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JackStreamer is the name for a Raspberry Pi computer running special software that makes it an appliance dedicated to being a JackTrip client.

A JackStreamer “kit” also contains a mic, cabling, and a digital audio interface; older kits use PreSonus AudioBox USB 96 and newer kits use Zoom U-22.

This document contains links to video tutorials, a recommended daily routine, a FAQ, troubleshooting tips, additional documentation, and some screenshots of the user interface.

Video Tutorials

Adriana Ramirez Mirabal and Matt Wright made some video tutorials about JackStreamer:

  1. Equipment: the contents of the JackStreamer kit
  2. Plugging in: connecting everything and what the knobs do
  3. Connecting to a Server and Playing Together Online: how to start a jacktrip session and make music with someone over the Internet

These videos show the PreSonus audio interface but are largely also applicable to the Zoom.

Kit Contents

The Equipment video tutorial and manufacturer’s hardware setup instructions (for PreSonus or Zoom based kits) show the contents of the JackStreamer kit:

You supply:

Hardware Issues

For any hardware issue with JackStreamer please contact NetworkSound via email or phone 978 384 0780.

Controlling JackStreamer

JackStreamer is meant to be controlled via a web browser from a phone or computer that connects to the Pi computer over wifi. By default every JackStreamer is a Wi-Fi access point with JackStreamer as the wireless network name (The JackStreamers in Braun instead have customized network names such as JackStreamer-106; if other people are using JackStreamers in your vicinity then you might need to change your JackStreamer’s wifi name).

After getting your phone or computer on your JackStreamer’s wifi, then open in a web browser and you should see the JackStreamer GUI, something like this (depending on your specific web browser and the JackStreamer GUI version):

Main screen of the JackStreamer GUI (version 1.2)

The next subsections explain the main controls that the interface provides.


This downloads the latest software for the JackStreamer and the most current server list; recommended to do this weekly or more.

Input queue length

Sets the number of audio packets in JackStreamer’s receive queue. Higher numbers can reduce audio dropouts at the expense of increased latency; see FAQ.

Server menu

This pull-down menu shows the list of jacktrip servers accessible from your JackStreamer. Each server is a separate computer on the Internet; you can think of them as being like “rooms” where you meet with other people to play music together.

(Each server has a fixed sample rate and buffer size so as a JackStreamer user you don’t have to think about these settings.)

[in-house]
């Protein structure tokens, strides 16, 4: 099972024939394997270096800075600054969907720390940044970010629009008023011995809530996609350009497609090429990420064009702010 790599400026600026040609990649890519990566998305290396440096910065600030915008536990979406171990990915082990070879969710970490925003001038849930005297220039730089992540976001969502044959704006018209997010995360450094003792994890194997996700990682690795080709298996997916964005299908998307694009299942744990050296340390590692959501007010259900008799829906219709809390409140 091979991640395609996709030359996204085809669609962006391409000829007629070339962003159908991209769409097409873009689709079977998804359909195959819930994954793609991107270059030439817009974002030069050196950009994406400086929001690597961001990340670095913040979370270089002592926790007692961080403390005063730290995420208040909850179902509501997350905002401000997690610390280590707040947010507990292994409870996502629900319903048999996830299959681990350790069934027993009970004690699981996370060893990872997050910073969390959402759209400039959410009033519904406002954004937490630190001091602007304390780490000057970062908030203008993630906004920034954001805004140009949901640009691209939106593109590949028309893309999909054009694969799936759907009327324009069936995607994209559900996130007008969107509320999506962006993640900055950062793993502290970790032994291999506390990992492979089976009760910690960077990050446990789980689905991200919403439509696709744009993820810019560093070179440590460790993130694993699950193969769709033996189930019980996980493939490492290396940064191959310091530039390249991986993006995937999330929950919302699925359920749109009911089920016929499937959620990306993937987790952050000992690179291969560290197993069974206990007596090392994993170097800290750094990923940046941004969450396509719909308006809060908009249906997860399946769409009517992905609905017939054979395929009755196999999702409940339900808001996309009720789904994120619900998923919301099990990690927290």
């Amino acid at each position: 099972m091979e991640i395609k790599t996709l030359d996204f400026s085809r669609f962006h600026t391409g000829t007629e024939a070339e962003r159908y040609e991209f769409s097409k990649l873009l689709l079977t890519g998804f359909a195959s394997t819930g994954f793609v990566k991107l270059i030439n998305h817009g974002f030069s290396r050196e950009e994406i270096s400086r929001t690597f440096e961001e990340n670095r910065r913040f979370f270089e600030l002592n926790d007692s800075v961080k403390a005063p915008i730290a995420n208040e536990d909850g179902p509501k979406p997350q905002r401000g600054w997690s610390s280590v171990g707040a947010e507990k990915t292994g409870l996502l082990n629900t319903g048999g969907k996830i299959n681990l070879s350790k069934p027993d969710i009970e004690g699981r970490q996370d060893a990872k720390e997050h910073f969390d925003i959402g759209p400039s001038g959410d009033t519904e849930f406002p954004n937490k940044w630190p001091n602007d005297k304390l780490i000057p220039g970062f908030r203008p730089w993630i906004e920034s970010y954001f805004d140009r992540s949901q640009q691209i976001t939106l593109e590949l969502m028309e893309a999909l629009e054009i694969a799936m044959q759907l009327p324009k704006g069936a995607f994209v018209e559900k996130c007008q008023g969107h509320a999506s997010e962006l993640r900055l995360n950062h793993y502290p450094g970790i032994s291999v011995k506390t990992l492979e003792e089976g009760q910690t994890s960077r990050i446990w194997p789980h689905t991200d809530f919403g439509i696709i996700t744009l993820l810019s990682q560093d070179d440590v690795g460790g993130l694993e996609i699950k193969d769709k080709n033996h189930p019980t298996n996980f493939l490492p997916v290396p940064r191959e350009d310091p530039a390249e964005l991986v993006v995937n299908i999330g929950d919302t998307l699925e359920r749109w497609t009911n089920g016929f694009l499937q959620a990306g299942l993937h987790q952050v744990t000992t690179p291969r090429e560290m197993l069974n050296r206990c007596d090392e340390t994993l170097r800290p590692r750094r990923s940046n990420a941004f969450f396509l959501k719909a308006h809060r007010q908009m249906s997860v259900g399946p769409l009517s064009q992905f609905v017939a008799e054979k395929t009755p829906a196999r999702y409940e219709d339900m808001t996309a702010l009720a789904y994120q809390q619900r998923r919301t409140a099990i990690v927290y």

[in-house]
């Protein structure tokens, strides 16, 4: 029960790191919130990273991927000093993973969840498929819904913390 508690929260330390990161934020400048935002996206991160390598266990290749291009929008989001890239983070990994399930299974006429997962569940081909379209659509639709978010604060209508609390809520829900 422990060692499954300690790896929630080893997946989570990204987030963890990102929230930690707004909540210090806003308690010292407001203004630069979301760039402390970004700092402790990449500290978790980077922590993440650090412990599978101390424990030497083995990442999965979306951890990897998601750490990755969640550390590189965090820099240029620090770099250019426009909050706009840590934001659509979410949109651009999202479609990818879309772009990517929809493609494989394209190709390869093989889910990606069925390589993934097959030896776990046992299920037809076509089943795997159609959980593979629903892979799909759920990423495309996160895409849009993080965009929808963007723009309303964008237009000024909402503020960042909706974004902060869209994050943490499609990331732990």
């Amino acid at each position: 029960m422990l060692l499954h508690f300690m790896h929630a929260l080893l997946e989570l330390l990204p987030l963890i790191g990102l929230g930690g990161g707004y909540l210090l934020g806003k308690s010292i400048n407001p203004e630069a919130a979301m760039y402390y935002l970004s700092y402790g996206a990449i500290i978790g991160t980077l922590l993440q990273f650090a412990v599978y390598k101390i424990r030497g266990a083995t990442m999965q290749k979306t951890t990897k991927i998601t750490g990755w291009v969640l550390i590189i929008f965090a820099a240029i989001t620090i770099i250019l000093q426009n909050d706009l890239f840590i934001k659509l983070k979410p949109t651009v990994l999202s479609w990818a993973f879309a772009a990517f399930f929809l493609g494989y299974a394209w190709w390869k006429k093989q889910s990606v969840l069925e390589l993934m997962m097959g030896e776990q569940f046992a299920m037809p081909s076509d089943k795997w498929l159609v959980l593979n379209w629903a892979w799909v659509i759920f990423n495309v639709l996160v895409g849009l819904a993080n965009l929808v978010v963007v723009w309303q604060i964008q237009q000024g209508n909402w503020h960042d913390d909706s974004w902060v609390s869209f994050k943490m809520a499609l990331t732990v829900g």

Start Session

This button makes your JackStreamer attempt to connect to the chosen server. (This includes starting JACK and then running jacktrip as a client of the chosen server.)

If the connection is successful it will keep running until you “stop session”, “shutdown” your JackStreamer, or the server quits or disconnects you.

Mono and Stereo buttons

These change the way your JackStreamer lets you hear the two audio channels that are coming to you from the network:

Mix the two incoming channels together into a mono signal. Send the mono signal out both JackStreamer outputs (same in both speakers / same in both ears of the headphones)
Keep the two incoming channels separate

These do not affect what you send from JackStreamer. If you have two mics plugged in they will always be sent separately. If your one mic is plugged into input 2 then everybody will receive your signal only in channel 2 even if you press the Mono button.

Stop Session

This button stops whatever jacktrip session your JackStreamer might be running (both disconnecting from the jacktrip server and also stopping JACK). After pressing this button you can start another session.


Prints some basic usage information.

WiFi Off

Turns off the JackStreamer’s WiFi. After pressing this button the GUI will stop working because your phone or computer will no longer be connected to the Pi over WiFi, so all you can do is continue the current session (which you configured and started while WiFi was still on) until you cut power to the Pi.

Check Internet

Verifies that your JackStreamer’s ethernet connection really does go to the Internet. Also it displays your JackStreamer’s MAC Address.

It will either print You are connected!! (meaning your connection is good) or Not connected. Check ethernet cable and restart (meaning you need to troubleshoot your Internet connection

(This check simply uses standard ping, not the specific UDP and TCP ports 4464 needed by jacktrip, so it might report success even if, for example, your home router’s firewall settings are blocking ports that jacktrip needs. We are working on a better solution to this.)


60 seconds after pressing this button the Raspberry Pi shuts down (but the lights stay on so it’s impossible to see that anything changed).


Powering Off a JackStreamer